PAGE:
Abstract: The paper explores research ethics in the era of social media and big data by discussing a debated Facebook experiment about emotional contagion.
“Our attitudes towards new digital media have changed over time. We used to “starve” for data but now we are “drowning” in it (Puschmann and Burgess 2014, p. 1699). Also, when in the early days of the internet the new technology was hyped as an “identity transforming cyberspace”, nowadays, after exponential growth of the digital network and acertain routinization of its charisma (Morrison 2006, p. 367–368), it has been popularized, domesticated, and normalized into a technology for “everyday life management”. It is not the “consensual hallucination machine” it once was (McKelvey et al. 2015). The technologies we use influence our identity and personhood. Or, to use Heidegger’s term, technology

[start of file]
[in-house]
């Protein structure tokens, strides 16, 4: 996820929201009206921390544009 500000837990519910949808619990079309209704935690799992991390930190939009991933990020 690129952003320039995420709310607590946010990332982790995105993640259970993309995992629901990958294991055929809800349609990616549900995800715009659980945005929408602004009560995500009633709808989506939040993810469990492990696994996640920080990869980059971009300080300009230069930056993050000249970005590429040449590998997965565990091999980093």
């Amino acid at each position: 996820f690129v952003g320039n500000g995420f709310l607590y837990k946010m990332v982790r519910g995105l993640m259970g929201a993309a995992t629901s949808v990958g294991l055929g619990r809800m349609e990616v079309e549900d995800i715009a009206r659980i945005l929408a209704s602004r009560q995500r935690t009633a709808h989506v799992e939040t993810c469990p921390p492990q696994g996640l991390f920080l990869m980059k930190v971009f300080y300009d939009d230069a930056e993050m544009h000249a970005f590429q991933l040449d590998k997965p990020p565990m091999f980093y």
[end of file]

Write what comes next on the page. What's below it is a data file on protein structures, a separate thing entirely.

is part of our being-in-the-world (Dreyfus 1991). Our concerns over technology and data depend on the sociocultural context, and, ultimately, on the individual – we are either more worried or less worried nowadays, depending on the study (Kennedy et al. 2015, p. 4).”
Jukka Jouhki, Epp Lauk, Maija Penttinen, Jukka Rohila, Niina Sormanen, Turo Uskali (2015) Social media personhood as a challenge to research ethics: Exploring the case of the Facebook experiment. Conference Paper · Nov 2015 https://www.researchgate.net/publication/284156533_Social_media_personhood_as_a_challenge_to…
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